Law enforcement may request protected health information

November 13, 2013

The federal Health Insurance Portability and Accountability Act (HIPAA) requires health care practitioners to protect the privacy and security of patient information. However, practitioners may be called on to release protected health information to public health, public safety, or law enforcement officials under specified emergency response situations, according to the Office for Civil Rights (OCR) of the Department of Health & Human Services (HHS).

The HHS-OCR introduced a HIPAA Guide for Law Enforcement to help police and other emergency responders address information-sharing situations where the HIPAA Privacy Rule may be at issue.

Health care practitioners may review the guide in order to better understand circumstances under which they may be asked to provide federally protected health information (PHI) to public officials, according to the AOA Office of Counsel.

The new HHS-OCR guide describes the HIPAA Privacy Rule for law enforcement and other emergency responders and identifies entities required to comply.

The guide also outlines several permissions that allow the disclosure of health information in common law enforcement situations, such as during an emergency response.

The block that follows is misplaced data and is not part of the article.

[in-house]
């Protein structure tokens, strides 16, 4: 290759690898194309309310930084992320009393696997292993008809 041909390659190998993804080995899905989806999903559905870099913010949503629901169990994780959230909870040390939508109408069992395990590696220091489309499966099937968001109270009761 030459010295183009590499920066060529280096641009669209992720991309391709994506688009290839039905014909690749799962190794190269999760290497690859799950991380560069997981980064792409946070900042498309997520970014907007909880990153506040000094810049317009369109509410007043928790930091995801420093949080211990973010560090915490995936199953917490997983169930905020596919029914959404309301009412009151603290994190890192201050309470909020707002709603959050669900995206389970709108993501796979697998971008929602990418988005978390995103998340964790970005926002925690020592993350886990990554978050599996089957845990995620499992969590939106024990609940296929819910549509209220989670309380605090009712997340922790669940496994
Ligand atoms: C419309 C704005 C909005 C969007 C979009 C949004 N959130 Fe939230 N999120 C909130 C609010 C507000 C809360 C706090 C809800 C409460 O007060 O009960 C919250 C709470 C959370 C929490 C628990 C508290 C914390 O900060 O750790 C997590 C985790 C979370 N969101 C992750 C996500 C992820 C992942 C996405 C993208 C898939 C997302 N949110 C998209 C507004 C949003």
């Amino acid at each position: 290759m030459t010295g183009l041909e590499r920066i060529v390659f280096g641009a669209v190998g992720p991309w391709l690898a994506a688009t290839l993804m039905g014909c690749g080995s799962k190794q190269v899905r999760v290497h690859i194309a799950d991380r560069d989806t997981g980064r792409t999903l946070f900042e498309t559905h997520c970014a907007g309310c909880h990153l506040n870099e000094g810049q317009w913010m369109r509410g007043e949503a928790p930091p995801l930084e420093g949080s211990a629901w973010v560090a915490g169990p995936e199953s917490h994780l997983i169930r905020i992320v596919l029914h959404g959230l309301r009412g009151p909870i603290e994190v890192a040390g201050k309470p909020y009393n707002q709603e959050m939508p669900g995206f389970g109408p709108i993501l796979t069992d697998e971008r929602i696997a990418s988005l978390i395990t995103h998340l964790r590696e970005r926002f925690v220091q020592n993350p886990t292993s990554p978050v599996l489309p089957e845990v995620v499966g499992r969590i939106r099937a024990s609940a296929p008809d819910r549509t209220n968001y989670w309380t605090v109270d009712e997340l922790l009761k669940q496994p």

According to the guide, health care practitioners may report protected health information to a law enforcement official in order to assist a crime victim, report child abuse or neglect, comply with a court order or court-ordered warrant, comply with law (such as when reporting stab wounds or gunshots), report evidence of a criminal activity or suspicious death, or prevent or lessen a serious and imminent threat to an individual or the public.

The OCR worked with the HHS Assistant Secretary for Preparedness and Response and the Federal Bureau of Investigation to develop the guide.

The new HHS-OCR HIPAA Guide for Law Enforcement and related materials are available at http://tinyurl.com/nymvczd.

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